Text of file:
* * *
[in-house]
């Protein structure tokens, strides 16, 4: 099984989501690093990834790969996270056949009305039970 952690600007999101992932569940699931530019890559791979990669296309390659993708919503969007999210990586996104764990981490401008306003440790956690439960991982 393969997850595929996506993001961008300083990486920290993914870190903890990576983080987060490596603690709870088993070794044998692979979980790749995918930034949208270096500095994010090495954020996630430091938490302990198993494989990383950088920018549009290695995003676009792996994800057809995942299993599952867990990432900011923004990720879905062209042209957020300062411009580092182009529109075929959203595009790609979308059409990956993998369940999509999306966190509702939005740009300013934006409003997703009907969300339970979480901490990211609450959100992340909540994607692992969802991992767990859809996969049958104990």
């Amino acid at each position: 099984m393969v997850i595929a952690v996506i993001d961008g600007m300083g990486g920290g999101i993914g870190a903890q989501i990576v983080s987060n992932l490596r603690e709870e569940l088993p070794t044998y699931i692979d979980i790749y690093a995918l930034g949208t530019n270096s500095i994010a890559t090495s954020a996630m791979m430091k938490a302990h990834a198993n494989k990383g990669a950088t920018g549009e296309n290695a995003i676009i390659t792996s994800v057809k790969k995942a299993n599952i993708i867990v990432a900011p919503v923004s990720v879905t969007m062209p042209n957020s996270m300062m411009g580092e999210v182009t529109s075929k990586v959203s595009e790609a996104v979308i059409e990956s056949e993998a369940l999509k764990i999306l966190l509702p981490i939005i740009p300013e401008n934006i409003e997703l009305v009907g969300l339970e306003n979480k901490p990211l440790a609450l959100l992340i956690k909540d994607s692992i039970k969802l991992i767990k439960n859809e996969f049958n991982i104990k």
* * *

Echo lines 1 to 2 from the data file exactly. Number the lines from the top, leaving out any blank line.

[in-house]
């Protein structure tokens, strides 16, 4: 099984989501690093990834790969996270056949009305039970 952690600007999101992932569940699931530019890559791979990669296309390659993708919503969007999210990586996104764990981490401008306003440790956690439960991982 393969997850595929996506993001961008300083990486920290993914870190903890990576983080987060490596603690709870088993070794044998692979979980790749995918930034949208270096500095994010090495954020996630430091938490302990198993494989990383950088920018549009290695995003676009792996994800057809995942299993599952867990990432900011923004990720879905062209042209957020300062411009580092182009529109075929959203595009790609979308059409990956993998369940999509999306966190509702939005740009300013934006409003997703009907969300339970979480901490990211609450959100992340909540994607692992969802991992767990859809996969049958104990």